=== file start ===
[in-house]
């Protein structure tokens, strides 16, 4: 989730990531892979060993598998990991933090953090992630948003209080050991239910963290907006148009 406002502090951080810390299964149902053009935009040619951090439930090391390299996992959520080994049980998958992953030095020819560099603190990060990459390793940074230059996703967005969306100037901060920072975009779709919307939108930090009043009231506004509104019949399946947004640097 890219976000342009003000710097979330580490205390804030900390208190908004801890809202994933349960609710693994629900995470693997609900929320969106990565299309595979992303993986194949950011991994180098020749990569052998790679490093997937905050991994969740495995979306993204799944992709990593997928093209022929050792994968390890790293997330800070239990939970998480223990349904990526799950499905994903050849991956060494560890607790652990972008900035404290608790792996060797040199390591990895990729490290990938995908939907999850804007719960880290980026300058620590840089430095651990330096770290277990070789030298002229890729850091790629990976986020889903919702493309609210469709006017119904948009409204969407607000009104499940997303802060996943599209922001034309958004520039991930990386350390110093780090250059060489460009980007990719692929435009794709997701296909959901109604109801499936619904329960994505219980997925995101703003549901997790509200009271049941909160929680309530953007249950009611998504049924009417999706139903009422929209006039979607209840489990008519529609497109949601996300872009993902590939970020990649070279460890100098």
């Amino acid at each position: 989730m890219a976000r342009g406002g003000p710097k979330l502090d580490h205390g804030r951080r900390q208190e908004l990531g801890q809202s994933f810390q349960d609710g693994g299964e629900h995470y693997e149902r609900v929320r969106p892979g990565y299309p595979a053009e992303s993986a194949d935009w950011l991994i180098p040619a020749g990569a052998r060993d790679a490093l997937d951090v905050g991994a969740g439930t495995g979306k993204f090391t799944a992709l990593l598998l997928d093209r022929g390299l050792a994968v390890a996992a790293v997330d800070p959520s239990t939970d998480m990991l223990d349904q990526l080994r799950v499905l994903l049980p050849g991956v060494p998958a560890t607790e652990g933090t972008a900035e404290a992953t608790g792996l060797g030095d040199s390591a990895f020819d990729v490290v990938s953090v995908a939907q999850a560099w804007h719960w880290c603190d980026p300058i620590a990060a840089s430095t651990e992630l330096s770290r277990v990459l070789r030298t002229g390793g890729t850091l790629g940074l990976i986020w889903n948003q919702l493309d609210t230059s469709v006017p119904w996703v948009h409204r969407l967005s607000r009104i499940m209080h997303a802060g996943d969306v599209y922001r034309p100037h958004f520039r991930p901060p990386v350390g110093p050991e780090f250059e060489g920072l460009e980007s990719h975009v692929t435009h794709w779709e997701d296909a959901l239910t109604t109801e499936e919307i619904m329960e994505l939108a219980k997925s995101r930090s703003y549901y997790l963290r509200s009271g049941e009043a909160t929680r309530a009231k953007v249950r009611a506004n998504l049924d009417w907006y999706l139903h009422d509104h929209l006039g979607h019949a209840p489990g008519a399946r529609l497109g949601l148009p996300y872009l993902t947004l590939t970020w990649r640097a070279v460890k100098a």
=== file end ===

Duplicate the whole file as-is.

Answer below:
[in-house]
């Protein structure tokens, strides 16, 4: 989730990531892979060993598998990991933090953090992630948003209080050991239910963290907006148009 406002502090951080810390299964149902053009935009040619951090439930090391390299996992959520080994049980998958992953030095020819560099603190990060990459390793940074230059996703967005969306100037901060920072975009779709919307939108930090009043009231506004509104019949399946947004640097 890219976000342009003000710097979330580490205390804030900390208190908004801890809202994933349960609710693994629900995470693997609900929320969106990565299309595979992303993986194949950011991994180098020749990569052998790679490093997937905050991994969740495995979306993204799944992709990593997928093209022929050792994968390890790293997330800070239990939970998480223990349904990526799950499905994903050849991956060494560890607790652990972008900035404290608790792996060797040199390591990895990729490290990938995908939907999850804007719960880290980026300058620590840089430095651990330096770290277990070789030298002229890729850091790629990976986020889903919702493309609210469709006017119904948009409204969407607000009104499940997303802060996943599209922001034309958004520039991930990386350390110093780090250059060489460009980007990719692929435009794709997701296909959901109604109801499936619904329960994505219980997925995101703003549901997790509200009271049941909160929680309530953007249950009611998504049924009417999706139903009422929209006039979607209840489990008519529609497109949601996300872009993902590939970020990649070279460890100098």
């Amino acid at each position: 989730m890219a976000r342009g406002g003000p710097k979330l502090d580490h205390g804030r951080r900390q208190e908004l990531g801890q809202s994933f810390q349960d609710g693994g299964e629900h995470y693997e149902r609900v929320r969106p892979g990565y299309p595979a053009e992303s993986a194949d935009w950011l991994i180098p040619a020749g990569a052998r060993d790679a490093l997937d951090v905050g991994a969740g439930t495995g979306k993204f090391t799944a992709l990593l598998l997928d093209r022929g390299l050792a994968v390890a996992a790293v997330d800070p959520s239990t939970d998480m990991l223990d349904q990526l080994r799950v499905l994903l049980p050849g991956v060494p998958a560890t607790e652990g933090t972008a900035e404290a992953t608790g792996l060797g030095d040199s390591a990895f020819d990729v490290v990938s953090v995908a939907q999850a560099w804007h719960w880290c603190d980026p300058i620590a990060a840089s430095t651990e992630l330096s770290r277990v990459l070789r030298t002229g390793g890729t850091l790629g940074l990976i986020w889903n948003q919702l493309d609210t230059s469709v006017p119904w996703v948009h409204r969407l967005s607000r009104i499940m209080h997303a802060g996943d969306v599209y922001r034309p100037h958004f520039r991930p901060p990386v350390g110093p050991e780090f250059e060489g920072l460009e980007s990719h975009v692929t435009h794709w779709e997701d296909a959901l239910t109604t109801e499936e919307i619904m329960e994505l939108a219980k997925s995101r930090s703003y549901y997790l963290r509200s009271g049941e009043a909160t929680r309530a009231k953007v249950r009611a506004n998504l049924d009417w907006y999706l139903h009422d509104h929209l006039g979607h019949a209840p489990g008519a399946r529609l497109g949601l148009p996300y872009l993902t947004l590939t970020w990649r640097a070279v460890k100098a």